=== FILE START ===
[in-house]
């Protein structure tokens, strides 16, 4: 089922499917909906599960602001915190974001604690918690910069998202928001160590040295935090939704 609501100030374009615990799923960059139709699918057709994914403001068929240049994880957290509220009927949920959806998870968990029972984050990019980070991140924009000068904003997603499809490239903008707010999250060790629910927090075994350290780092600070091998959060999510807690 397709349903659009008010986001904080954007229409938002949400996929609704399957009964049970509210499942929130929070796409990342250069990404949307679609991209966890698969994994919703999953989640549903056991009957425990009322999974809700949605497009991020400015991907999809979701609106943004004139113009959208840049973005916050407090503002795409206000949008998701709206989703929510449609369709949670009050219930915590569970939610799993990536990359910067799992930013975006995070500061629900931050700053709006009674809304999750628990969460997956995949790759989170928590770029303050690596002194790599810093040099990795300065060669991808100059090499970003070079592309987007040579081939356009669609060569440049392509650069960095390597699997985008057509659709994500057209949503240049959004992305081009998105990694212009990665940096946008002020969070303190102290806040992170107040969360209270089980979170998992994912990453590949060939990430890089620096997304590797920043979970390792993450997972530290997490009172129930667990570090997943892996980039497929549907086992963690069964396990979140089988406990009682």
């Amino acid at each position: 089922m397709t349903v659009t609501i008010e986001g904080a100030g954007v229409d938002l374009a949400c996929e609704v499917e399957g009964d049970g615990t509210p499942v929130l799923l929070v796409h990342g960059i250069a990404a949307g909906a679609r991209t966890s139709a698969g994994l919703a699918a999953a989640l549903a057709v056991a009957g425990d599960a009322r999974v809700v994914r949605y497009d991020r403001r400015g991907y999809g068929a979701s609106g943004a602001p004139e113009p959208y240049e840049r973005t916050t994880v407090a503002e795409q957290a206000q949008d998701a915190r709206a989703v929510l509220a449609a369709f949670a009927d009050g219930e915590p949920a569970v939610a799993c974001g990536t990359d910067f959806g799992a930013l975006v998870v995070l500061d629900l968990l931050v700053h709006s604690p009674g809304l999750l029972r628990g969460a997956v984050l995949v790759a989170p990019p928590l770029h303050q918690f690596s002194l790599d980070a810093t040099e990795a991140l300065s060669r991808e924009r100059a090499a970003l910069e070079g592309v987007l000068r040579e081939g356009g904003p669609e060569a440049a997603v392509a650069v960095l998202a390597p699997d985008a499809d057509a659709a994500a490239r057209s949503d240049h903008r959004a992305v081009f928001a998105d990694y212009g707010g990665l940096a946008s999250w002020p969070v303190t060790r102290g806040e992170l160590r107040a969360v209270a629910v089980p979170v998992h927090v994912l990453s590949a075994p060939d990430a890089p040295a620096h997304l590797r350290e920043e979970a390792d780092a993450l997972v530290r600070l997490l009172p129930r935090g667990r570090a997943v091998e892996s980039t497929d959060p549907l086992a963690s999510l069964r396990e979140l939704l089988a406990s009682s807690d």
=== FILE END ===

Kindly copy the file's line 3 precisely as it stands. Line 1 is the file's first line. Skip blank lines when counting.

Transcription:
């Amino acid at each position: 089922m397709t349903v659009t609501i008010e986001g904080a100030g954007v229409d938002l374009a949400c996929e609704v499917e399957g009964d049970g615990t509210p499942v929130l799923l929070v796409h990342g960059i250069a990404a949307g909906a679609r991209t966890s139709a698969g994994l919703a699918a999953a989640l549903a057709v056991a009957g425990d599960a009322r999974v809700v994914r949605y497009d991020r403001r400015g991907y999809g068929a979701s609106g943004a602001p004139e113009p959208y240049e840049r973005t916050t994880v407090a503002e795409q957290a206000q949008d998701a915190r709206a989703v929510l509220a449609a369709f949670a009927d009050g219930e915590p949920a569970v939610a799993c974001g990536t990359d910067f959806g799992a930013l975006v998870v995070l500061d629900l968990l931050v700053h709006s604690p009674g809304l999750l029972r628990g969460a997956v984050l995949v790759a989170p990019p928590l770029h303050q918690f690596s002194l790599d980070a810093t040099e990795a991140l300065s060669r991808e924009r100059a090499a970003l910069e070079g592309v987007l000068r040579e081939g356009g904003p669609e060569a440049a997603v392509a650069v960095l998202a390597p699997d985008a499809d057509a659709a994500a490239r057209s949503d240049h903008r959004a992305v081009f928001a998105d990694y212009g707010g990665l940096a946008s999250w002020p969070v303190t060790r102290g806040e992170l160590r107040a969360v209270a629910v089980p979170v998992h927090v994912l990453s590949a075994p060939d990430a890089p040295a620096h997304l590797r350290e920043e979970a390792d780092a993450l997972v530290r600070l997490l009172p129930r935090g667990r570090a997943v091998e892996s980039t497929d959060p549907l086992a963690s999510l069964r396990e979140l939704l089988a406990s009682s807690d």